The next night, I tried the same thing with all three of my boys.  Partway through setup, I decided to skip the air mattress.  I wanted to see if I could really “rough it” under survival situations, and the comfy mattress seemed out of place.  Plus, it’s large and took up just too much space in my 4-man tent.  That night ended up being miserable!  I didn’t sleep very well on the ground, and the younger two boys wanted to stay up way to late playing and fighting.  When I woke up on Saturday morning, I took down the tent, ate a quick breakfast, and took an hour-long nap on my real bed.  Fail.

That afternoon, I reached out to my friends on SurvivalistBoards.com, asking for tips and experiences sleeping on the ground.  Within hours I had great advice from several experienced campers.  The most helpful for my particular situation were comments from Hick Industries, IceFire, GunGourd, and ex-hunter. They got at the core of my problem – confusing recreational camping with survival preparation.  They should be approached differently, and bedding is a good example.  IceFire even made the amazing point that in survival situations, you probably want to sleep lighter, and therefore slightly less comfortably.

So, I’m over my concern that nicer bedding isn’t “rugged” enough.  If I can thrive with small amenities like a sleeping pad and matches for fire starting, I’m still way ahead of most people.  And as ex-hunter pointed out I can always practice the harder stuff whenever I want, to build up a tolerance.

Saturday night, practice time was over.  We drove out to an actual primitive campsite.  Basically an outhouse, water pump, and fire pits were the only amenities, which was perfect.  Because it was so low-demand and low-maintenance, it was even free!  I took all three boys again. AND the mattress.  It wasn’t big enough for all of us, so I bought some foam sleeping pads from Wal-Mart, and doubled them up under the kids that slept on the ground.  They were fine with it, since it hadn’t really bothered them to sleep on the ground the night before, anyway.  It did create a space issue, the kids on the ground were too close together in a 4-man tent with a queen-sized air mattress.  I’m going to buy a larger tent soon.

I brought one of my 7-gallon water containers, which was perfect.  I prepared well, since the previous couple nights in the back yard taught me what I’d need.  There was only one gaping flaw in my plans: my cell phone was undercharged, and I ended up having to shut it off for most of the trip and only text-messaging with my wife to coordinate our pick-up time the next morning.  This was a big liability, and kept us from extending the trip well into the next day.  I’d wanted to do a longer hike, maybe even stay for lunch.  I’ll be sure to charge any electrical supplies in advance next time, and bring extra batteries for the items that use them.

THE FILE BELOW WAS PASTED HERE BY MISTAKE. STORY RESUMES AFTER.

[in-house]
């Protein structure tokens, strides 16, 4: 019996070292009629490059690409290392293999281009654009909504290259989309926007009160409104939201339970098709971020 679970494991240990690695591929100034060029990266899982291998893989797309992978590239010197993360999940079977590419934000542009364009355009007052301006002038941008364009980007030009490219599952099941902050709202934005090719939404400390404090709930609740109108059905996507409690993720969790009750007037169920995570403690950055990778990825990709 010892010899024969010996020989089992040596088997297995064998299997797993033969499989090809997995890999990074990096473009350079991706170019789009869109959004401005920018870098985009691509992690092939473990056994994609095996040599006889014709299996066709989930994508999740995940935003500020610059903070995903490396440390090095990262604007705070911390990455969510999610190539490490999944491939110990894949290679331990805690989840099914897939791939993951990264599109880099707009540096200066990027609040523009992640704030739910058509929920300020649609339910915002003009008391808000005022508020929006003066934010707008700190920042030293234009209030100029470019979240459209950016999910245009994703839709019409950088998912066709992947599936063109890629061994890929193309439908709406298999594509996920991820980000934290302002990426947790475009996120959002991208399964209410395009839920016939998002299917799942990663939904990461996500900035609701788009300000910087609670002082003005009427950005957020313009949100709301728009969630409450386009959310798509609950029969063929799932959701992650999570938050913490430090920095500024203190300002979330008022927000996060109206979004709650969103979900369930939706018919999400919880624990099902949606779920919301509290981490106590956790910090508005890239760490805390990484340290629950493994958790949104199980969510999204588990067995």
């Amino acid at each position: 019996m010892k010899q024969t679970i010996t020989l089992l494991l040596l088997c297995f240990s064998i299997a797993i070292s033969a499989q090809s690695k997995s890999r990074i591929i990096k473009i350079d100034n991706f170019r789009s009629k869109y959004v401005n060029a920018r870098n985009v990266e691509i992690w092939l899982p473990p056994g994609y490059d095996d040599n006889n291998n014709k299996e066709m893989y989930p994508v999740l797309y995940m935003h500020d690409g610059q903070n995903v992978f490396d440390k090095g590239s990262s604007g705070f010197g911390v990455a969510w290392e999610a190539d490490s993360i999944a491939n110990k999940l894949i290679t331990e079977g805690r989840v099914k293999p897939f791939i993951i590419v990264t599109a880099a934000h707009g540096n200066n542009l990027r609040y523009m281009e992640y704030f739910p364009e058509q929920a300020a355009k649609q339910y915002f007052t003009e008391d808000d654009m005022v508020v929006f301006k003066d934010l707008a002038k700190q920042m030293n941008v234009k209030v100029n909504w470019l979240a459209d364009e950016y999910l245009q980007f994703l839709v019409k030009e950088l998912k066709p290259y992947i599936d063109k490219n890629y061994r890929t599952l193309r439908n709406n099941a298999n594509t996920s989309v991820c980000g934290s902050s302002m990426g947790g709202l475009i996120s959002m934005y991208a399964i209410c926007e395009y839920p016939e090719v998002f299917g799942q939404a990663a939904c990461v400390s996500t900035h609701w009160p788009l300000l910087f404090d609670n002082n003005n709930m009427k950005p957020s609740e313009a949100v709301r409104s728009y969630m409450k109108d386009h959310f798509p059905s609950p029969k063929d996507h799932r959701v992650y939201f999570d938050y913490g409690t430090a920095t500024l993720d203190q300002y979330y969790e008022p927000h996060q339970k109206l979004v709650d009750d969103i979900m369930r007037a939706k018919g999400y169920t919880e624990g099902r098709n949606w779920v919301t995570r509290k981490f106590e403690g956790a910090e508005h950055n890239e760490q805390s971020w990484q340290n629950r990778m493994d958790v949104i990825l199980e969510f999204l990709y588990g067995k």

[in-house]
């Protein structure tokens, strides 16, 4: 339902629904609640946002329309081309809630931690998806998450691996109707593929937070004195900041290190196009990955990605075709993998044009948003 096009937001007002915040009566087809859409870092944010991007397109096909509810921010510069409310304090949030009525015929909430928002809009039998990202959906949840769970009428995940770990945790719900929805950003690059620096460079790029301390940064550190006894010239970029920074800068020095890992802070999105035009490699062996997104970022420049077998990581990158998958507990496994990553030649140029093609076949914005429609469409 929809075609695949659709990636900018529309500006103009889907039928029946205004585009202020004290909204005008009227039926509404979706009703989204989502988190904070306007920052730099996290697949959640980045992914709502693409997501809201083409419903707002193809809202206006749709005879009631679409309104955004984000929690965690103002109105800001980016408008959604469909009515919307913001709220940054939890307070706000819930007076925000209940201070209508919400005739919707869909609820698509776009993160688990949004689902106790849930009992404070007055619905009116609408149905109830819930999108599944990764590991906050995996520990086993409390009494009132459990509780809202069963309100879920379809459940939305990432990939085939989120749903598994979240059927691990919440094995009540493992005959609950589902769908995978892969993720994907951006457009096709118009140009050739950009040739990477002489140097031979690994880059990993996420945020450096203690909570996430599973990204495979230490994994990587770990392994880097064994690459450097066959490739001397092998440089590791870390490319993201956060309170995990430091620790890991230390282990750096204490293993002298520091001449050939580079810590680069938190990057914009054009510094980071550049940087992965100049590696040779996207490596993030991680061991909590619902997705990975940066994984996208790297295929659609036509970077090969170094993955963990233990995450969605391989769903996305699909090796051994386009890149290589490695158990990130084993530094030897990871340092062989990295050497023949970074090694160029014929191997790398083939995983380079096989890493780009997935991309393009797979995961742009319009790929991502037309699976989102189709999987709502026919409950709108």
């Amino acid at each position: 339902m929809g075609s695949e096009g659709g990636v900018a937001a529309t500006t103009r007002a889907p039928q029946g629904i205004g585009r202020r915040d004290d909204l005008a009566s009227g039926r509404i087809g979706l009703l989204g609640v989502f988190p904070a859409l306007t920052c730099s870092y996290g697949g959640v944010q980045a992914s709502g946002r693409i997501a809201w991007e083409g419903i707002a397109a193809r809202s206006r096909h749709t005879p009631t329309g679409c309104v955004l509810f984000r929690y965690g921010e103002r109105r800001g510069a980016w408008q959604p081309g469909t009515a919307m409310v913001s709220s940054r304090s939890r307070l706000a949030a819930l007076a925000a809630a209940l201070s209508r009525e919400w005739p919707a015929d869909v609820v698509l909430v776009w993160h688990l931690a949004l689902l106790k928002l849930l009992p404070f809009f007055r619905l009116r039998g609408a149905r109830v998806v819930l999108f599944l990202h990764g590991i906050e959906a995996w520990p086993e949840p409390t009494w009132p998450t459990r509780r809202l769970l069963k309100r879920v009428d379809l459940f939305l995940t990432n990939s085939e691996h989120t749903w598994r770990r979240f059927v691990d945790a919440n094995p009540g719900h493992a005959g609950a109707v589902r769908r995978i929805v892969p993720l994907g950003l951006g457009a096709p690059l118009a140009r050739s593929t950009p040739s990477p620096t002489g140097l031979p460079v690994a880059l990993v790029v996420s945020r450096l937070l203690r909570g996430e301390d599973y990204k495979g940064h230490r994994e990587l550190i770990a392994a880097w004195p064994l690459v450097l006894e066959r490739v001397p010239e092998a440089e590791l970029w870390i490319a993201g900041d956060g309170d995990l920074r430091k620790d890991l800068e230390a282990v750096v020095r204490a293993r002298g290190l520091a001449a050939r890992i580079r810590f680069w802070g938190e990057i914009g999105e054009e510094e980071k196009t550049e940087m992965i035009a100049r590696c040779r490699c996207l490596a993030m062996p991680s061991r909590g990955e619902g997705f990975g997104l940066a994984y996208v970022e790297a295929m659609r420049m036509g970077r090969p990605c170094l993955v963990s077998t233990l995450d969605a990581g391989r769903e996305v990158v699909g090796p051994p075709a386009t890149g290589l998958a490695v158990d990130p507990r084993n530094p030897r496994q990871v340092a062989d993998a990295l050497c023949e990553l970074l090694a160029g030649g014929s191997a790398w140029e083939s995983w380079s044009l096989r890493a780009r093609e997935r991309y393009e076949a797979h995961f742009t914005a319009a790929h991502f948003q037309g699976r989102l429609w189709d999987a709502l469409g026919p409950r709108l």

Thus ended my 3-night tent streak, and I upped my number of consecutive outdoor hours from 4 to 14.  Very shortly, I plan to do a multi-day camping trip instead of just overnight visits, and then I’ll be comfortable staying outdoors indefinitely (within reason).

Variety in a Spiceless Life

July 23, 2009

My best friend and I have wondered something  for a few years now.  How could our fathers work all their lives at government jobs neither of them really liked?  We’ve examined a lot of theories.  As gen-y-ers in our early 30’s, studies have shown we’re one of the most pampered generations ever.  That’s resulted in us being really productive and creative workers, but also very high maintenance.  We constantly need to be interested and challenged by our work, or we’re unhappy.  There are other theories too, but none of them have ever helped solve the problem of why I’m an amazing guy to have on your team when the work is interesting, but I struggle a *lot* to stay focused on bland work.

I’ve come up with a new theory.

I’ve known for a long time how sanitized our lives are.  My earliest memory is not liking hand-sliced cheese on my sandwiches.  I preferred Kraft american slices – all the same shape, size, and consistency.  Same with the meat – precut to the same thickness, and a prefect fit for the square, machine-cut bread slices.